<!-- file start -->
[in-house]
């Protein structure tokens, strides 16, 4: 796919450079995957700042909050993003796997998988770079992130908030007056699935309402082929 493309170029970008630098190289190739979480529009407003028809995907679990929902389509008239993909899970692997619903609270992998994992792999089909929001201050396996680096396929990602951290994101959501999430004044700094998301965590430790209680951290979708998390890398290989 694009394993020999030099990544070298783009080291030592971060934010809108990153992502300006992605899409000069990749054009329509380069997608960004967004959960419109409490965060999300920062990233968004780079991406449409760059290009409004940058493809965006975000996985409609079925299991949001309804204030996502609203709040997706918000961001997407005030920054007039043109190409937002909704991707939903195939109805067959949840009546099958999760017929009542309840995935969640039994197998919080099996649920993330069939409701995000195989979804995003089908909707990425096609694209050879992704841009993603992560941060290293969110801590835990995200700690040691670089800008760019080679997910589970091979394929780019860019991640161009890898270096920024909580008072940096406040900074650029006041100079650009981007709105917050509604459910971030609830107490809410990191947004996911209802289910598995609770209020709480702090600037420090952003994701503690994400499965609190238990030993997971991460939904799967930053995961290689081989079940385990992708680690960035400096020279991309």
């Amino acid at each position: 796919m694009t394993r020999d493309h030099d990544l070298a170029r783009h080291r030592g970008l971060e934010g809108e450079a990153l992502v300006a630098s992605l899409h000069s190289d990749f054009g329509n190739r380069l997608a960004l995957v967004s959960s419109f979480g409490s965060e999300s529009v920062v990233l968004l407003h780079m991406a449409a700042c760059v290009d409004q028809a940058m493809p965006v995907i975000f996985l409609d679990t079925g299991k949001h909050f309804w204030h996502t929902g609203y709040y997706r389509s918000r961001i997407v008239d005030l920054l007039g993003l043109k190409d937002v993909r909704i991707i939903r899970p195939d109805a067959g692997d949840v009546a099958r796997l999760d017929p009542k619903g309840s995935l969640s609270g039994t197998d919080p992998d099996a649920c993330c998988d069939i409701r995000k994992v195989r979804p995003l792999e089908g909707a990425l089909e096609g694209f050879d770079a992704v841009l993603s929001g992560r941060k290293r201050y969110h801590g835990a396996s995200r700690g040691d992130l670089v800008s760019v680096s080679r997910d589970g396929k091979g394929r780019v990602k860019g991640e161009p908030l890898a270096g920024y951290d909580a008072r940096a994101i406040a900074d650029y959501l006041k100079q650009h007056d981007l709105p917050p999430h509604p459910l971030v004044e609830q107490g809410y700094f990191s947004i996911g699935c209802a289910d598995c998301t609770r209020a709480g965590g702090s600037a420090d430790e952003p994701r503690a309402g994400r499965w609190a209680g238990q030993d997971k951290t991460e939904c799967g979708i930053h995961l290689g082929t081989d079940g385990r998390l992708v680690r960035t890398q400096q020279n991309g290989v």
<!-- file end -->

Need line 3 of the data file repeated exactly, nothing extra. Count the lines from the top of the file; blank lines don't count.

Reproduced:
């Amino acid at each position: 796919m694009t394993r020999d493309h030099d990544l070298a170029r783009h080291r030592g970008l971060e934010g809108e450079a990153l992502v300006a630098s992605l899409h000069s190289d990749f054009g329509n190739r380069l997608a960004l995957v967004s959960s419109f979480g409490s965060e999300s529009v920062v990233l968004l407003h780079m991406a449409a700042c760059v290009d409004q028809a940058m493809p965006v995907i975000f996985l409609d679990t079925g299991k949001h909050f309804w204030h996502t929902g609203y709040y997706r389509s918000r961001i997407v008239d005030l920054l007039g993003l043109k190409d937002v993909r909704i991707i939903r899970p195939d109805a067959g692997d949840v009546a099958r796997l999760d017929p009542k619903g309840s995935l969640s609270g039994t197998d919080p992998d099996a649920c993330c998988d069939i409701r995000k994992v195989r979804p995003l792999e089908g909707a990425l089909e096609g694209f050879d770079a992704v841009l993603s929001g992560r941060k290293r201050y969110h801590g835990a396996s995200r700690g040691d992130l670089v800008s760019v680096s080679r997910d589970g396929k091979g394929r780019v990602k860019g991640e161009p908030l890898a270096g920024y951290d909580a008072r940096a994101i406040a900074d650029y959501l006041k100079q650009h007056d981007l709105p917050p999430h509604p459910l971030v004044e609830q107490g809410y700094f990191s947004i996911g699935c209802a289910d598995c998301t609770r209020a709480g965590g702090s600037a420090d430790e952003p994701r503690a309402g994400r499965w609190a209680g238990q030993d997971k951290t991460e939904c799967g979708i930053h995961l290689g082929t081989d079940g385990r998390l992708v680690r960035t890398q400096q020279n991309g290989v």